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they do have a vested interest in positive results. The more positive results the more people go to these forums and post about how Enterolabs possibly saved their lives.

The thing is I have never seen anyone in here say Enterolab saved their life. And everyone recommends a complete Celiac blood panel. We all do. Over and over again. Go to your doctor first, dont go gluten-free until you do so, ask for a complete Celiac panel and a biopsy if necessary. This is SOUND advice and we all give it.

***This thread was asking whether or not those of us who used Enterolab felt it was valid. We are responding to this.***

Enterolab has not saved any lives, but for many a gluten-free has. The sad truth is that a lot of people DID do a complete Celiac panel and it came up negative. Yet, they respond to the diet. So for some Enterolab is a way to reinforce their need for a gluten-free diet and keep them from cheating. It is concrete validation for their diet. Some order it because they tested POS on the Celiac panel and they just want more proof and to see if they tests results are consistent with their blood antibodies.

Some use it because they DO NOT want an official Celiac dx for insurance reasons or personal reasons.

Anyone can order a Celiac panel via blood all by themselves without ANY involvement from a doctor at all. You go to www.directlabs.com or www.healthcheckusa.com and you order them. No questions asked. They send a req. and you go to the lab of your choice. When the results come in, they email them to you. Simple as that.

Enterolab is just another tool. It doesnt dx anything. It is not a savior. But many of us feel it has validity. It confirms what we already know or gives courage for those that want to try gluten-free, but are afraid.

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Thanks, Lisa.

My concern here is for newbies who don't quite know what is going on. I was recently diagnosed - purely by chance when my gastro was looking for something else. It wasn't immediately clear to me what I had and how I was to proceed. I wondered how I could have celiac disease when I don't have any symptoms whatsoever. I thought for sure my doc must be wrong because everyone on this forum is describing stuff that sin't happening tome at all.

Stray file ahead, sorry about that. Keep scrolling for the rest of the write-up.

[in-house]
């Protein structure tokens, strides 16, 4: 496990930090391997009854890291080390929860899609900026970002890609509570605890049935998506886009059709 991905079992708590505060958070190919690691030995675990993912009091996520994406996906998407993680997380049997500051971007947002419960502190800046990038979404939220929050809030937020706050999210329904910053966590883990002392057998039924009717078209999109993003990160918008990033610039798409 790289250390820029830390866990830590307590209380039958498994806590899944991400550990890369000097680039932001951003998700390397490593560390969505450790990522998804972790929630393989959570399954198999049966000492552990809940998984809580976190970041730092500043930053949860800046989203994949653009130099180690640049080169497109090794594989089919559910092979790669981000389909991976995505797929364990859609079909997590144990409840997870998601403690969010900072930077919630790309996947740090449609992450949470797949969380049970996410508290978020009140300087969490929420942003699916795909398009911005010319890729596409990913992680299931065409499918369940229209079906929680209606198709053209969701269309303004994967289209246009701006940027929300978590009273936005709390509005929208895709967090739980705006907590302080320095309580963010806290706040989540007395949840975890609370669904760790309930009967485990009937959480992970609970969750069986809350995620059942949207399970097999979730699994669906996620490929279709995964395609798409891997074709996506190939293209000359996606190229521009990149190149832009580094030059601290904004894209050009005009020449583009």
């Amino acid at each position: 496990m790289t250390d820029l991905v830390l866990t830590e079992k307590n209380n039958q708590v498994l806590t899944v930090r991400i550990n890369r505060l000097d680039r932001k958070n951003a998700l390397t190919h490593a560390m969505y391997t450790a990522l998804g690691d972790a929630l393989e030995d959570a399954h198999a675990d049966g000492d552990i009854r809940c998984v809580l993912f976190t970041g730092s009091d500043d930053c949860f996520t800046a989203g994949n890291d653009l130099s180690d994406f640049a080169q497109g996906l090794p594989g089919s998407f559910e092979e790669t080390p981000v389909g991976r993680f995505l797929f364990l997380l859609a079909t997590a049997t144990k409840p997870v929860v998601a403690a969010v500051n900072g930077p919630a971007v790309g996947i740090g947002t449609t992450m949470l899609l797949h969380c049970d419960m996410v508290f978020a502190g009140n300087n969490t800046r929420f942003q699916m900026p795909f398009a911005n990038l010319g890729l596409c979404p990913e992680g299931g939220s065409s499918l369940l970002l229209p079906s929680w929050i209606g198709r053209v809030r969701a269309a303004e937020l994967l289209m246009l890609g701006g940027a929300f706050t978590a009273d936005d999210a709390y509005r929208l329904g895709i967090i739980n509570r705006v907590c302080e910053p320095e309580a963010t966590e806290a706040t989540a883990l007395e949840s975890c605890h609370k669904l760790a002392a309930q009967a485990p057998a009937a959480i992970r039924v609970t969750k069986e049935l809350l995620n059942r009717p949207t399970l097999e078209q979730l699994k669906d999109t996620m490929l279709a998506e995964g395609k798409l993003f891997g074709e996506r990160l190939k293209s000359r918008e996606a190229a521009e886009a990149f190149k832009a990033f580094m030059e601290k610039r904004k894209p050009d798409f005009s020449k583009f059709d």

Now I realize we are all different, and I also realize we are all just trying to help. I'm not here to bash Enterolabs, just to let people know they should definitely give the celioac blood panel a try. Better to rule celiac out than to wonder.

Many of these forums seem to have mostly gluten-intolerant people. And thats' fine even if the forums go by a different name. But those of us who have celiac have an auto-immune disease that is different than gluten intolerance. We have slightly different concerns (and we also have a lot in common). At first I couldn't figure out how to read the celiac blood panel test results. I didn't know what other tests I should have done. I didn't know how much cross contamination I had to avoid. I didn't know if I could eat Fritos even if they were produced in a factory that also processed wheat. I was told to watch out for crumbs on tables. It's difficult to get straight information.

I have no reason to think that Enterolabs has anything but their clients' health as a concern. BUT, their website is not very clear when it comes to the differences between celiac disease and gluten intolerance. The difference is important, especially if you have celiac. The man is a doctor and he should clearly describe the differences.

When you are first diagnosed I think it is very difficult to get good, accurate information. I don't know why anyone would want to skip out on the celiac blood panel - even if they want to also do the Enterolabs fecal test. I say go for both but definitely don't sell yourself short. Rule celiac out if you can.

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Shay, a clarification: For those who have been around this board for awhile (and there are MANY members who have been here longer than I have) - they will attest to the fact that many do feel that Enterolab is all that is needed. There are members that do not advocate the blood testing/biopsy and their advice is to do Enterolab testing.

The posts are archived, and new members/non-members do read them.

SBJ, I appreciated your thoughtful post.

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Hi Shay - thanks for response.